As a general rule, we become interested in bonsai because we’ve either seen photographs of fully trained specimens or we’ve seen them in person at a bonsai show or arboretum. Put another way, we’ve seen them at their best, trained, trimmed and groomed for photographing/showing. But when we move beyond bonsai observation into bonsai growing, we have to come to a realization that it is not in our trees’ best interest to remain constantly in show condition. To be sure, we spend a lot of time styling our trees and maintaining those styles … however, our trees do best when we let them grow out from time to time.

Water-elm6-19-16-1This is my “root around cypress knee” Water-elm, Planera aquatica, whose progress you’ve followed for a while now. I repotted the tree earlier this year. This is another occasion where a bonsai must be allowed to grow unrestrained for a while. Repotting tends to encourage growth. This is simply the tree trying to reestablish its metabolic balance. After the roots are pruned, which usually occurs during bud swelling in the spring, the tree will continue pushing those buds into new shoots. Root growth will follow this round of foliar growth, and it’s supported by the food, hormones and other compounds manufactured by the leaves. Pinching or pruning at this point tends to dampen this production and can set back your tree. So it’s best to let the tree grow out, untrimmed, for a while.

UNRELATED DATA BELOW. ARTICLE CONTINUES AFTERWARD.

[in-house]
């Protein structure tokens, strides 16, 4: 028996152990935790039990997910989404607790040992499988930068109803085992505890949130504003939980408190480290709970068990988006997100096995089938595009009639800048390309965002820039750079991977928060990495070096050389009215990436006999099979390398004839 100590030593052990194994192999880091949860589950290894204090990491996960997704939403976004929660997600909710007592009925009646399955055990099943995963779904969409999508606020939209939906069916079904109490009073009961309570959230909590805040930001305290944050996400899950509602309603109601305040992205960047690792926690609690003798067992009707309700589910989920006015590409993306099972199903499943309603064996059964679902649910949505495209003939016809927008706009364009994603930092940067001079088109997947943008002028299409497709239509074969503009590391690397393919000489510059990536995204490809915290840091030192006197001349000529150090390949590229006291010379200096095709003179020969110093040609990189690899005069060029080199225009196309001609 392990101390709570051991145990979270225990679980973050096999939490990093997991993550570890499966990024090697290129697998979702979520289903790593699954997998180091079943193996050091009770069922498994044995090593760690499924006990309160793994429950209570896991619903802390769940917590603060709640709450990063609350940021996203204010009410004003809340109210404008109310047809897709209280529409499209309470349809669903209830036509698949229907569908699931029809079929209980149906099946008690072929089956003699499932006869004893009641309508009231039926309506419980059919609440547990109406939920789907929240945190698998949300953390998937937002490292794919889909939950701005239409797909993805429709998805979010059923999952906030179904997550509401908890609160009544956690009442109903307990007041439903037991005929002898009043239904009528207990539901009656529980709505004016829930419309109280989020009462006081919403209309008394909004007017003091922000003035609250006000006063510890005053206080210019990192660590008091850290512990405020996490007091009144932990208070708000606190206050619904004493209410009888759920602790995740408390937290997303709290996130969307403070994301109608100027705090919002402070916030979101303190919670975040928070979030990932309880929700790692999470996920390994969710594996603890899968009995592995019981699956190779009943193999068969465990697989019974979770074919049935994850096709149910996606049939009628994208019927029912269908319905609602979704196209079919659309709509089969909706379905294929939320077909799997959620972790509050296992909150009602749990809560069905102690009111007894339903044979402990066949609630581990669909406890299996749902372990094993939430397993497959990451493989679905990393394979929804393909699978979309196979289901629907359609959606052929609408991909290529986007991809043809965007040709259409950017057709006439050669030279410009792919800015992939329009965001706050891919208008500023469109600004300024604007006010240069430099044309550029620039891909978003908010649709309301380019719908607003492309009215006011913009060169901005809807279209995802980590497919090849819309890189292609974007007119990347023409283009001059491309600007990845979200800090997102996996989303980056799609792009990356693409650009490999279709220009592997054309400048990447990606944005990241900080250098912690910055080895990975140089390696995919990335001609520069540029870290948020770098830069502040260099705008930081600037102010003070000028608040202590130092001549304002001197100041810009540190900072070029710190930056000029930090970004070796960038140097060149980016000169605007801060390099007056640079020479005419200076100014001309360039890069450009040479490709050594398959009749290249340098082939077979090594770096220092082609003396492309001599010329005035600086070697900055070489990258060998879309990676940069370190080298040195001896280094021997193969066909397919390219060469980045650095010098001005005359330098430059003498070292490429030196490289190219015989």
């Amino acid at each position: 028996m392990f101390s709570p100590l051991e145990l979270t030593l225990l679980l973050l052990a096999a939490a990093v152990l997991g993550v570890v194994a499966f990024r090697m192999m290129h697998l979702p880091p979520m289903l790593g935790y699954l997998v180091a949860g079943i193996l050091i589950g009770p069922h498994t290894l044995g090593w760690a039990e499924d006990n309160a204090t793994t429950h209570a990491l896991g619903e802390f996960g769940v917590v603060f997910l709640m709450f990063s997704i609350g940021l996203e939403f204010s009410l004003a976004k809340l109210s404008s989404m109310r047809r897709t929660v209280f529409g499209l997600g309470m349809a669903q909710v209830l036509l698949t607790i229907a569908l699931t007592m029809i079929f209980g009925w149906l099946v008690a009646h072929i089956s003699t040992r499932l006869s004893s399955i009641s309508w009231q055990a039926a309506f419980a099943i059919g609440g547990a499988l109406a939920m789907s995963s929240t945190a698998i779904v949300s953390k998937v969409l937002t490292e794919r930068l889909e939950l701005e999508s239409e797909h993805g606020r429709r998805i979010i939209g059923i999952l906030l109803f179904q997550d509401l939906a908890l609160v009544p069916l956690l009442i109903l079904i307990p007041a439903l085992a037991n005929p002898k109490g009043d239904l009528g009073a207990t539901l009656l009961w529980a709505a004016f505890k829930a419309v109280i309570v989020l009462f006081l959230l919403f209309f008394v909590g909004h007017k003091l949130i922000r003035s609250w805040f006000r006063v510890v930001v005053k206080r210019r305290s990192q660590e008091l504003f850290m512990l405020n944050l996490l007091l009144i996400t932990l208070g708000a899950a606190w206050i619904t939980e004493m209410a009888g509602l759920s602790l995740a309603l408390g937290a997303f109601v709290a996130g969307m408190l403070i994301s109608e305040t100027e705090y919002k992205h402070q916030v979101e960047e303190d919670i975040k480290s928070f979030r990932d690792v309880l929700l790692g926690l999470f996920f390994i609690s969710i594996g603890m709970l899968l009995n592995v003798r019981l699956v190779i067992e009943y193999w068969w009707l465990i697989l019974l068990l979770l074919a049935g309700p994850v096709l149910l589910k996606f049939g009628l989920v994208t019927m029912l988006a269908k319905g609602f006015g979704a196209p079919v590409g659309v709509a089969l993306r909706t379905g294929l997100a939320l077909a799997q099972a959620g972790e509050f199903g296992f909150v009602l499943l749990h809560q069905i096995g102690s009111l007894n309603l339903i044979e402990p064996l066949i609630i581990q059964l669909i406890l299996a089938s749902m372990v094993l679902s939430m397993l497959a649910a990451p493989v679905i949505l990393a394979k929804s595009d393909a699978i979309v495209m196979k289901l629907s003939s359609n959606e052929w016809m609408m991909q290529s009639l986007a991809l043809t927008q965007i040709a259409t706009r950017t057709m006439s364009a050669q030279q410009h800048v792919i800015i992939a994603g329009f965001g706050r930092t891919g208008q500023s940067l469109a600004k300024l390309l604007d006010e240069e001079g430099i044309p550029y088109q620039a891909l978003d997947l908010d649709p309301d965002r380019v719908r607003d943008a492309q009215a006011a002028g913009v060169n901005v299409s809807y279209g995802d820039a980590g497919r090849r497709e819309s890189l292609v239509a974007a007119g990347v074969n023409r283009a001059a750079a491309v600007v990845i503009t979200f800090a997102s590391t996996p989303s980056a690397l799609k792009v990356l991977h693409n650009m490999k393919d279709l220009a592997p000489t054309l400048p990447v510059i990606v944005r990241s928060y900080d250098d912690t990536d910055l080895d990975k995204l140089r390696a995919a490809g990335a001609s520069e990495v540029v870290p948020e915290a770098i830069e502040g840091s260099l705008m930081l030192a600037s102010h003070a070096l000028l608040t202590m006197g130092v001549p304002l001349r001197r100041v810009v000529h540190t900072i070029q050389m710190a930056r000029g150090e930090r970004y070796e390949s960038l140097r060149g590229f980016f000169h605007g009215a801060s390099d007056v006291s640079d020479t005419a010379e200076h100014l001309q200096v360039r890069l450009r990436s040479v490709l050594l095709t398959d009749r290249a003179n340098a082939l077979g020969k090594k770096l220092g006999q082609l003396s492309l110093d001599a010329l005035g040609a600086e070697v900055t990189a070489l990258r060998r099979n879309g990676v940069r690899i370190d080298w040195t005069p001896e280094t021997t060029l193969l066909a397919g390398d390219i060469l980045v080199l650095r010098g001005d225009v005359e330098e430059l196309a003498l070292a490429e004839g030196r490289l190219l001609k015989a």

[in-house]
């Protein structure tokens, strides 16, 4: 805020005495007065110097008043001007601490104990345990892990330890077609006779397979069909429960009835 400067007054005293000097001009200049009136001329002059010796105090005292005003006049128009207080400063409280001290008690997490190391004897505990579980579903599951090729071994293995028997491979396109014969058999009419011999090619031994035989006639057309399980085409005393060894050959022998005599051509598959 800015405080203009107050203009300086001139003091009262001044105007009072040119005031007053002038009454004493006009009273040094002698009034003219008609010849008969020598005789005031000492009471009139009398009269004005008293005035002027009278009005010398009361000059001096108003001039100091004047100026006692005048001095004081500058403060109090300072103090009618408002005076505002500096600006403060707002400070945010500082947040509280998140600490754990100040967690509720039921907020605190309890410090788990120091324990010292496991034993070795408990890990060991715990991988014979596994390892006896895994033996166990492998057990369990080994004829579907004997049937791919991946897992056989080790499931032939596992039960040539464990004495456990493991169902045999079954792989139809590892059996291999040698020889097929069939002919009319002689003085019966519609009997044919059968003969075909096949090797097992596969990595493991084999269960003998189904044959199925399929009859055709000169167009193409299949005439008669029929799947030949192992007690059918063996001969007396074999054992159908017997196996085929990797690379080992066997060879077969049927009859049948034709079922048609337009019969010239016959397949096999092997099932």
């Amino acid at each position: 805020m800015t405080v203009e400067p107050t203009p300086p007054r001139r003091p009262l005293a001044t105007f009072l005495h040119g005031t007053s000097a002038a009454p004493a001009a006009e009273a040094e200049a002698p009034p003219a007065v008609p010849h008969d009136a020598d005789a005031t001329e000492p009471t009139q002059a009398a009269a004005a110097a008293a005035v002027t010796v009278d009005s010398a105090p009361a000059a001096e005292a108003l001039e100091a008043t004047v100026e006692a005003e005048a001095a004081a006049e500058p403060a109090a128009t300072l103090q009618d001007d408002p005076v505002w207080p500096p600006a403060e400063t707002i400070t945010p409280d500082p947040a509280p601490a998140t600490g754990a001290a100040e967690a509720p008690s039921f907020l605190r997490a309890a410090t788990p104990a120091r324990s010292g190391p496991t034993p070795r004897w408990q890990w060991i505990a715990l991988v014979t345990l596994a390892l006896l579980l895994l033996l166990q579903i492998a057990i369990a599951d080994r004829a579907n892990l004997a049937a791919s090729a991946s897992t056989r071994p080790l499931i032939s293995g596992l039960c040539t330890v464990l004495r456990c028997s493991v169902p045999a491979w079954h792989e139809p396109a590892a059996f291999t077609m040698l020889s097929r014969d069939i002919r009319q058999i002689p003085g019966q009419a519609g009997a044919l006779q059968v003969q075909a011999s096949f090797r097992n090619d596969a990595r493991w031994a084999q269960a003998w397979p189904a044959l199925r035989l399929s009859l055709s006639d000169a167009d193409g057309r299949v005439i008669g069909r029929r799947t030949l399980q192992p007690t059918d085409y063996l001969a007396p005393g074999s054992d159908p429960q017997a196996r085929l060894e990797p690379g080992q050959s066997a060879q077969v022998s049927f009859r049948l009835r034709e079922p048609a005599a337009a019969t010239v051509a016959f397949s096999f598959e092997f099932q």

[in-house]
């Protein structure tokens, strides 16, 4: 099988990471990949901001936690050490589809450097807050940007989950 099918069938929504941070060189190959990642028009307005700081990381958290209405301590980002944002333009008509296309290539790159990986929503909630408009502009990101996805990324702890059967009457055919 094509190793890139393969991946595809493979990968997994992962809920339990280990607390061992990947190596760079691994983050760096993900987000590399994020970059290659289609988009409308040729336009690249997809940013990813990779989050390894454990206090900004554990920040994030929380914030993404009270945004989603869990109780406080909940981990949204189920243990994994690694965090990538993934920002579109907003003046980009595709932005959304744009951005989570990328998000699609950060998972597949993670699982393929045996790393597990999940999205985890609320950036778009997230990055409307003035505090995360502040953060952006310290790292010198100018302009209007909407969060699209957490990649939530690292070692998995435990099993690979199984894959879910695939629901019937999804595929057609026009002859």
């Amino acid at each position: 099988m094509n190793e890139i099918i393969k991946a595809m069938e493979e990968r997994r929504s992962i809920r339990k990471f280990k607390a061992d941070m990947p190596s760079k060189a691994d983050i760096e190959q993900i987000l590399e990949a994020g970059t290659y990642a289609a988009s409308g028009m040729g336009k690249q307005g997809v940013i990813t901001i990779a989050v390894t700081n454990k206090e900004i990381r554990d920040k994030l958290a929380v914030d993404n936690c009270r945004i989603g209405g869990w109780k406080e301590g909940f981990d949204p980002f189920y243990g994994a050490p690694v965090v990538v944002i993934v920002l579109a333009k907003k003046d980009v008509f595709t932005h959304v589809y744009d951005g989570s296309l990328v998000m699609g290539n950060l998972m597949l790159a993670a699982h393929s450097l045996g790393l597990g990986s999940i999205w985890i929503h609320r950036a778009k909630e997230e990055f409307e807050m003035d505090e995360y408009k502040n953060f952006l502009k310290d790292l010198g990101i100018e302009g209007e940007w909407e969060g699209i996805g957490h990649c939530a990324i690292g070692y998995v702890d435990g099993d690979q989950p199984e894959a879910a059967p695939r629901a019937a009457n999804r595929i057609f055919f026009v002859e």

Here’s a perfect example of this type of benign neglect I often write about. I’ve done nothing to this water-elm since repotting it. The strong shoots are now over two feet long. And I know that I’ve gotten strong root regrowth, so it’s time to prune this tree back to its design shape.

Water-elm6-19-16-2This work goes pretty quickly once you’ve had enough practice. In addition to pruning to shape, I’ve taken out the crossing branches and any growth in the interior of the tree that doesn’t belong. Now I leave it alone for another round of growth – water-elms love summer, so I’ll have to trim again in another four to six weeks. And next year, I’ll prune this tree back much harder in order to take it into its next stage of development.






Here’s another example of this care technique, my late friend Allen’s Crape myrtle, Lagerstroemia indica. This tree is due a root-pruning but I’ll probably leave this chore till next year. Regardless, I’ve allowed it to grow out unrestrained – so much so that it’s put on flower buds. Most of them are going to go, however.











And the result a few minutes later. This tree also needs a harder pruning, along with some minor design work. It’s gotten somewhat overgrown and needs to be brought back in some. But for now, it looks a good deal more tidy, don’t you think?